More than 20% of Germany’s population has a migrant background. Migrants are almost twice as likely to have a university education as the average German.
Statistics released by Germany’s Federal Statistical Office (Destatis) on Monday (3 August) show a recent surge of immigration in Germany. The European Union is out in front, followed by China and Syria.
In 2014, 16.4 million German residents, over 20% of the total population, had a migrant background. This is an increase of 3% in just one year, fuelled mainly by high immigration, according to Destatis.
Germany was home to 10.9 million immigrants in 2014, an increase of more than 10% since 2011. Over half of people with a migrant background (56%) held a German passport, including 46% of immigrants.
European Union immigration increased by over 18% from 2011 to 2014. Poland, Romania and Italy were the most important countries of origin of Germany’s EU immigrants over this period. Together these three countries count 343,000 citizens on German soil, according to Destatis.
Employment was the main motivation for migrants that arrived in Germany after the 2008 financial crisis (28%). Among those that migrated to Germany between 2000 and 2007, only 16.5% came specifically to look for work. Of the immigrants that arrived after 2011, 44% have a university education, compared to 24% of Germans without a migrant background.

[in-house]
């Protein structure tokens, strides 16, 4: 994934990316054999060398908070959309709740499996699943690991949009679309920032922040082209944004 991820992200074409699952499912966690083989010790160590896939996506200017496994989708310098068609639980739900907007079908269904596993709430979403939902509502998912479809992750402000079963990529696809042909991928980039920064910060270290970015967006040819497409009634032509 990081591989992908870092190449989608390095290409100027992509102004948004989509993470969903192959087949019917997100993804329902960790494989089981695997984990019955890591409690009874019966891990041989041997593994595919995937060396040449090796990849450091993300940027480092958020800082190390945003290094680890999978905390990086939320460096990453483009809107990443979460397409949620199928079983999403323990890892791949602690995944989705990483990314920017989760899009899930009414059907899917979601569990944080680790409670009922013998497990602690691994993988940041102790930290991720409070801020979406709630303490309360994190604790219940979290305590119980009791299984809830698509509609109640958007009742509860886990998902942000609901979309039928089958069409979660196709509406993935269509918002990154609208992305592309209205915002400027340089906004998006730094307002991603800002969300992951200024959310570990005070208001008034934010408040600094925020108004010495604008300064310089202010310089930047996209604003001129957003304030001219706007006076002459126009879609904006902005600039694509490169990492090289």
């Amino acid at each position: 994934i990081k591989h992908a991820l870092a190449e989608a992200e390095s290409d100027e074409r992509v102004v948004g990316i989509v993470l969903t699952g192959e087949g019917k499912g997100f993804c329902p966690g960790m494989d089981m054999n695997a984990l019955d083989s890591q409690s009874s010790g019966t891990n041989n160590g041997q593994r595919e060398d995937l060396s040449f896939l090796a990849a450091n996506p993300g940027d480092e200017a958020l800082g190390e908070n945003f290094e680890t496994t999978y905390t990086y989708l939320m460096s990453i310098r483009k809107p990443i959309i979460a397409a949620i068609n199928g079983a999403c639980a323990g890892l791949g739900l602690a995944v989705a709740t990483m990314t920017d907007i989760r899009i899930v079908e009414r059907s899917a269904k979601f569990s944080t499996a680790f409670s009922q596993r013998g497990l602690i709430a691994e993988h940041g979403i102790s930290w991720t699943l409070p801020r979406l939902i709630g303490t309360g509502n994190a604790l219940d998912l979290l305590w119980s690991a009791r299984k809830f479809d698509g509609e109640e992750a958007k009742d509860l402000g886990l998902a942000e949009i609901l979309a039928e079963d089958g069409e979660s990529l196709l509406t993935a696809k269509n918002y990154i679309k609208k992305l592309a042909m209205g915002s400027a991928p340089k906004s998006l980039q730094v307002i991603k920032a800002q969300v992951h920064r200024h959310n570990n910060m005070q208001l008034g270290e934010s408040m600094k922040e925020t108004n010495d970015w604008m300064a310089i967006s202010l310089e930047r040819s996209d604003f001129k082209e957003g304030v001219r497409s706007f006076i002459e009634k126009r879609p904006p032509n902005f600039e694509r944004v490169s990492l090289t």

The number of migrants from outside the EU also rose substantially between 2011 and 2014, Destatis reported. Germany’s Chinese minority increased by 54%, or 38,000, and the Syrian population almost doubled over the same period, with 35,000 people seeking refuge from civil war in Germany.
36% of all migrants that have arrived in Germany since 1960 said they speak fluent German, while for 11%, German is their native language.
On 27 May, the Commission proposed the relocation of 40,000 refugees from Italy and Greece to other EU countries, as well as the resettlement of 20,000 from outside the EU, across member states. The Commission's scheme needs to be adopted by the Council of the European Union, voting by qualified majority.
It was clear from the outset that the proposal stood no chance of being accepted by most member states, given the reactions of EU leaders at the extraordinary summit on migration on 23 April.
- 8-9 October: EU home affairs ministers meet to discuss also migration policies